Laura Dennis currently lives in Serbia with her husband and two children. You can learn more about her adoption, reunion, and subsequent descent into insanity in her memoir, Adopted Reality.
Here, Laura talks about life as an expat and how she overcame it by writing her memoir.
What’s the hardest thing about being an expat?
What’s the hardest thing about being a writer?
Writing. Sitting my butt in a chair and getting 500, 1000, or 2000 words into a Word document. No checking Facebook, no reorganizing the junk drawer, no impromptu manicures. Just sit. and. write.
Social Media Expert Kristen Lamb tells us:
Most people who start a book never keep pressing until it is finished.
And yet the accepted wisdom for expats exploring new cities is to Get out there! Learn the language, make new friends, join an expat community. That’s all fine and great, but as writers, we can also use this time as expats to write.
The Transition to Expat Life
When I moved to Belgrade, I didn’t speak Serbian. I didn’t know many people. I wasn’t used to smoke pervading nearly every public space.
To add insult to injury, I’d relocated from sunny Los Angeles, California. … to a city with four real seasons, including depressing rainy days in spring and fall, not to mention several feet of snow in the winter.Belgrade is a fun, safe city, great for going out dancing and drinking into the wee morning hours. However, when my husband and I moved, my kids were still little. I had a toddler and an infant and an ongoing headache. I was overwhelmed, sleep deprived, and in no mood for late-night socializing.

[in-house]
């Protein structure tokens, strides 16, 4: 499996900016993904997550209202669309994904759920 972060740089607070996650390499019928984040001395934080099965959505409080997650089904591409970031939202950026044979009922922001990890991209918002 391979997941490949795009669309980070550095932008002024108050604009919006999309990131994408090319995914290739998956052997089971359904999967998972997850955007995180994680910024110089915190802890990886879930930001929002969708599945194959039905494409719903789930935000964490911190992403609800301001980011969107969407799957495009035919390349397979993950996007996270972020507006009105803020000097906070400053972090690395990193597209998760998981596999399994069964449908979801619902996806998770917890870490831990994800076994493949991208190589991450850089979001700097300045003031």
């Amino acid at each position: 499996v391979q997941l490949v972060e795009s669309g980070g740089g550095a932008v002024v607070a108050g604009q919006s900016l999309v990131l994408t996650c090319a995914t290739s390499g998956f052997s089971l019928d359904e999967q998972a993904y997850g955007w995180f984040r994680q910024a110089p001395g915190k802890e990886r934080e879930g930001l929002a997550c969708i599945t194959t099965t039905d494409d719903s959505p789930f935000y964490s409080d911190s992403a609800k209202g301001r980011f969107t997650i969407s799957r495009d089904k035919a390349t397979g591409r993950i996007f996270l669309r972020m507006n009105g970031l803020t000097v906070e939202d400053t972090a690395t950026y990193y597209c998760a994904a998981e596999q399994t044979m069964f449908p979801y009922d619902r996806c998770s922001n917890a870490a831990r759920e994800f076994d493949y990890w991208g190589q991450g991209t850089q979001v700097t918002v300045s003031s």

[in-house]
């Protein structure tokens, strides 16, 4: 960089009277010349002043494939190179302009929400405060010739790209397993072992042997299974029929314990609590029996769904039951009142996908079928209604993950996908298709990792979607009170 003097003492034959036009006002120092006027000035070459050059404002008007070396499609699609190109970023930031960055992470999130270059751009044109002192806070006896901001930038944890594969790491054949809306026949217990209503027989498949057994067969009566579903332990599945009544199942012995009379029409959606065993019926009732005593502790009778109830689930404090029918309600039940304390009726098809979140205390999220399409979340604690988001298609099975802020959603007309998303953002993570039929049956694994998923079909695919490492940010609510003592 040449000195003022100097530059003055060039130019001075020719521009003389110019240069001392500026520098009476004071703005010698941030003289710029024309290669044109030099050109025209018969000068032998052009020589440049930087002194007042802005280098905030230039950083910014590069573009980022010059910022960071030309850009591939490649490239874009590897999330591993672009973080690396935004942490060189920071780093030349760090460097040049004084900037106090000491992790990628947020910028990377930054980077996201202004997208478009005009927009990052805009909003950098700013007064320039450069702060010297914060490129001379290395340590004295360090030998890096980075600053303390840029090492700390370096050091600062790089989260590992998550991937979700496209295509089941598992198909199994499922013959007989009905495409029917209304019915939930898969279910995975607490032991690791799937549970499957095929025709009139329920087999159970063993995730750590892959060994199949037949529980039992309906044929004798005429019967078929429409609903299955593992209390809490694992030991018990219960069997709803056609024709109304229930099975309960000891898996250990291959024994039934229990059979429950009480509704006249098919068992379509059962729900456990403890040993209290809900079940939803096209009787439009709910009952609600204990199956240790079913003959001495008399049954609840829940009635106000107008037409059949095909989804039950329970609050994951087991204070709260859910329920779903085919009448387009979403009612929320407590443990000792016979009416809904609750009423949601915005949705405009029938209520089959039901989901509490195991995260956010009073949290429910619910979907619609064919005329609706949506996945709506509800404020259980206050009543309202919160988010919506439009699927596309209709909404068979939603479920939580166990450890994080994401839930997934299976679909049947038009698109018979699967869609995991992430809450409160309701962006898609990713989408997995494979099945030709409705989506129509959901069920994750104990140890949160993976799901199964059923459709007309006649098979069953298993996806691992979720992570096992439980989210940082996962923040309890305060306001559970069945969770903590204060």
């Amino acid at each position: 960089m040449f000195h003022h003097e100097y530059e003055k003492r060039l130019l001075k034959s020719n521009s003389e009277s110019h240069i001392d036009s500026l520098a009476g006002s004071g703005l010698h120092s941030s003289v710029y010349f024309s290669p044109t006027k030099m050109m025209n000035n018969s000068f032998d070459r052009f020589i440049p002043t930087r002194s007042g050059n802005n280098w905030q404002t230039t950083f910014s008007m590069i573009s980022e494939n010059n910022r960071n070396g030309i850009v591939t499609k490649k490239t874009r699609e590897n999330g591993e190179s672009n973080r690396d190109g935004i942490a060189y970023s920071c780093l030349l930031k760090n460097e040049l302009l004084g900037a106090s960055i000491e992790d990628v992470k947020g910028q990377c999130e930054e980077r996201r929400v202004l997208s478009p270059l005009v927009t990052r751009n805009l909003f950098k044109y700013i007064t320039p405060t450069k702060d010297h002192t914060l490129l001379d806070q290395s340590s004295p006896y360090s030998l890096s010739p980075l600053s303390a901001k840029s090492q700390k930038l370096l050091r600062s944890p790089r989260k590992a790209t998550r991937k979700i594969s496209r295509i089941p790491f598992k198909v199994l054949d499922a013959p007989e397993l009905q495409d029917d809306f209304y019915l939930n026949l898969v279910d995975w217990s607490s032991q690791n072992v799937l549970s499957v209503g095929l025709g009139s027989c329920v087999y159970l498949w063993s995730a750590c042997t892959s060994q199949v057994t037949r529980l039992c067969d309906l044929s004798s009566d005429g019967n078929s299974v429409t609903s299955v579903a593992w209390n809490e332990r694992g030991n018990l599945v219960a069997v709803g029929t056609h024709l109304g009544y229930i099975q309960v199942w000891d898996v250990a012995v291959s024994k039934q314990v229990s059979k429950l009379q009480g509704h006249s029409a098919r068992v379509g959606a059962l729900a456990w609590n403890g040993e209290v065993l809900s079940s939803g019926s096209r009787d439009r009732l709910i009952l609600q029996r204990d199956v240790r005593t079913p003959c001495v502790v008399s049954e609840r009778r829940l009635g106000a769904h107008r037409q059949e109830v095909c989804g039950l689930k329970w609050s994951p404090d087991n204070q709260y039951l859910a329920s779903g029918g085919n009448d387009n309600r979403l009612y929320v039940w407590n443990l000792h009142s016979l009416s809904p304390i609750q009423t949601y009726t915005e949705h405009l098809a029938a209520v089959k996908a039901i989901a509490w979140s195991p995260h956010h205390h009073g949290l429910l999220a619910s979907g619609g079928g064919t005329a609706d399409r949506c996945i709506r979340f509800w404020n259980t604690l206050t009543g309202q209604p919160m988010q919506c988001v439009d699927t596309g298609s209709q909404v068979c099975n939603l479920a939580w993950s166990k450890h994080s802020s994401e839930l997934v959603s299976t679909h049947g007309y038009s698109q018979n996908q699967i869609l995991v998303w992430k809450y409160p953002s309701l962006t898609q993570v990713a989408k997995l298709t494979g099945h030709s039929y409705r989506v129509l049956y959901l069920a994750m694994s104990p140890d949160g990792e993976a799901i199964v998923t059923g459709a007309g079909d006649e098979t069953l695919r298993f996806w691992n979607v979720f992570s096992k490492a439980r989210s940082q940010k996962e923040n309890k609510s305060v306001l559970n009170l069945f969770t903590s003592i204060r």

After the first transitional months, including just a few temper tantrums—from my kids, noooo not from me *wink wink*—I started thinking about what I wanted to do with my life.
I found myself daydreaming about writing a memoir. I’d first had the idea ten years ago.
I was one of those people who’d started to write a book but never finished.
Now that I was an expat, I decided that the best way to cope was to write a book.
And I did.
Writing “Adopted Reality”
My memoir is not about surviving as an American expat in Serbia. Adopted Reality is the story of a crazy time in 2001 when I reunited with my birth mother, broke off an engagement, and moved across country. It was too much to handle, and I ended up in a paranoid delusion that I was a spy for the “evil” Illuminati who had unwittingly perpetrated the terror attacks on September 11, 2001.
I know, right? Like I said, it was a crazy time. Not to worry, I’m better now.
I wrote while my kids were having fun and learning Serbian at preschool. I self-published, developing an author platform through social media. It’s gratifying to connect with adoptees, with those who’ve struggled with mental health, with other moms, of course, with fellow expats.
People here in Serbia are supportive of my writing. I’ve given friends a paperback copy of Adopted Reality, and they hold it like it’s a sacred document. Serbs like my blog, which is about adapting to expat life and learning to be a less anxious mom.
Turns out, I’m more social as a result of writing my book.
I’m proud of my accomplishment, and I have something to “show” for my time here. I speak some Serbian, and feel more confident chatting with those who are curious about my writing.
I’m looking forward to colder, rainier weather. It will force me to knuckle down and get started on my next book, a novel set in Serbia in the 1990s.
I’m adapting and thriving … but I still don’t smoke.
Thanks so much for sharing your fascinating story with us.As I am attempting to get my first book out there myself, it’s good to read stories from others who are expats and have been through the same process of writing, struggling, etc!